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He had been Prime Minister for just 25 days when Operation Dynamo ended on June 4.
Even he had to admit “we must be very careful not to assign to this deliverance the attributes of a victory – wars are not won by evacuations”, but the rest of his speech to the House of Commons that day has gone down in history as the “we shall fight them on the beaches” peroration.
Again it was the Territorial battalions of the five Highland regiments which provided the men – the Black Watch, Seaforths, Queen’s Own Camerons, the Gordons and Argyll and Sutherland Highlanders.
The division rapidly trained up but regular army soldiers were drafted in to bolster the ranks of the 51st, especially a unit of the Royal Artillery, the 23rd Field Regiment.
With the German invasion of France, the government of Churchill’s predecessor, Neville Chamberlain, sent the BEF over the Channel, and the 51st embarked at Southampton for Le Havre in January 1940.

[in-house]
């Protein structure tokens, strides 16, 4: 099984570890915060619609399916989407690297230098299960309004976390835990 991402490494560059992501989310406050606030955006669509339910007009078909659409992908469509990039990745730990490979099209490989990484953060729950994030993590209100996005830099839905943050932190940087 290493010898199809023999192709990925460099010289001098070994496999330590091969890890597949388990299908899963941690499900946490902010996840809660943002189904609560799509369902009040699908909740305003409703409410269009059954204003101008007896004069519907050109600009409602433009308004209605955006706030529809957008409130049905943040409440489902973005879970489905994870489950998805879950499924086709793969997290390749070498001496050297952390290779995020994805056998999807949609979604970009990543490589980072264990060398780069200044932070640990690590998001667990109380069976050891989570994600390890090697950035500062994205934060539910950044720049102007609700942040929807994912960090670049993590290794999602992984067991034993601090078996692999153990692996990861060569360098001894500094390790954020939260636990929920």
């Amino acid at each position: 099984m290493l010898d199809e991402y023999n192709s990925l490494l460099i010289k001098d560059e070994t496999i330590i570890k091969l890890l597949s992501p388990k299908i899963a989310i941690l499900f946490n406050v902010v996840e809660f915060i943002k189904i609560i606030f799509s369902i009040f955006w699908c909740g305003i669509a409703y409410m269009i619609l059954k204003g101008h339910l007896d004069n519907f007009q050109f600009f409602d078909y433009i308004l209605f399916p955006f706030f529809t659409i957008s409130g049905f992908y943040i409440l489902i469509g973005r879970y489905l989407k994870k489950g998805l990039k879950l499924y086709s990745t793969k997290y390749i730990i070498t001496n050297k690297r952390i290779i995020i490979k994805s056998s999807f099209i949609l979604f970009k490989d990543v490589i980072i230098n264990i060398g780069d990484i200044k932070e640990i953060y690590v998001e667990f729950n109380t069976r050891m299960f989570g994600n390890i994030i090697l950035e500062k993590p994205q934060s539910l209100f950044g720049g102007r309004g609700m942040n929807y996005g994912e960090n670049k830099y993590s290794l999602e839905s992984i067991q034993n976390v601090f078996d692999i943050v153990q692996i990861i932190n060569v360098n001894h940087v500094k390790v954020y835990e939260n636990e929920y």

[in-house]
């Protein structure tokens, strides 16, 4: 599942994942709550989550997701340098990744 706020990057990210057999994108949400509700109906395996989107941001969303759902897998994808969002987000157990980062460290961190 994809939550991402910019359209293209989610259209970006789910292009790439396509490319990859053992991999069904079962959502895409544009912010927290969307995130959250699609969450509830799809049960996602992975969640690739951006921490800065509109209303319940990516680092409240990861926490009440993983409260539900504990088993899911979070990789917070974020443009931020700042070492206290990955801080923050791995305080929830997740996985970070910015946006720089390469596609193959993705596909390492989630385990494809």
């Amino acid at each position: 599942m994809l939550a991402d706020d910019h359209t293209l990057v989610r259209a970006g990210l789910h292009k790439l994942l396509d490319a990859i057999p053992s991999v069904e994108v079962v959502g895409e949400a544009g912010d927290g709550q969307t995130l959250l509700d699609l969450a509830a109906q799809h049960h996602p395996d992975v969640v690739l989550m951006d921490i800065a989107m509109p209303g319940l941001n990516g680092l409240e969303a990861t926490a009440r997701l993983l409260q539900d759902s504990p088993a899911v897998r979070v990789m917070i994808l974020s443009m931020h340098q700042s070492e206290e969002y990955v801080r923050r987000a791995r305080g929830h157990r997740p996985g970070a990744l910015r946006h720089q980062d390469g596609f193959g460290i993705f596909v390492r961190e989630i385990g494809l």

To the chagrin of every Highlander, they were ordered to hand in their kilts as the War Office deemed them unfit for modern warfare.
Indeed, there was another side to the British involvement in France in 1940.
When the British Expeditionary Force (BEF) was surrounded at Dunkirk and Operation Dynamo commenced, no-one really thought that even tens of thousands of soldiers would be rescued.
Returned to territorial status in peacetime as part of the 1920 formation of the Territorial Army, the 51st was mobilised again in August 1939 under command of Major General Victor Fortune, its peacetime commander.This manoeuvre was very well carried out and, although they were within 300 yds of us, it was almost impossible to see them with the naked eye.The German soldiers, I thought, appeared extremely well-trained in their stalking tactics.How the sacrifice in France of Scottish troops changed the course of history THANKS to his very kind words in Saturday’s paper, reader Archie Hamilton is about to have his wish granted as today we will be recounting the story of the 51st Highland Division and its sacrifice in France in 1940.Flattering your columnist on the letters pages is always a good way of getting attention, and I was struck by Archie’s letter and its description of “the other side of Dunkirk”.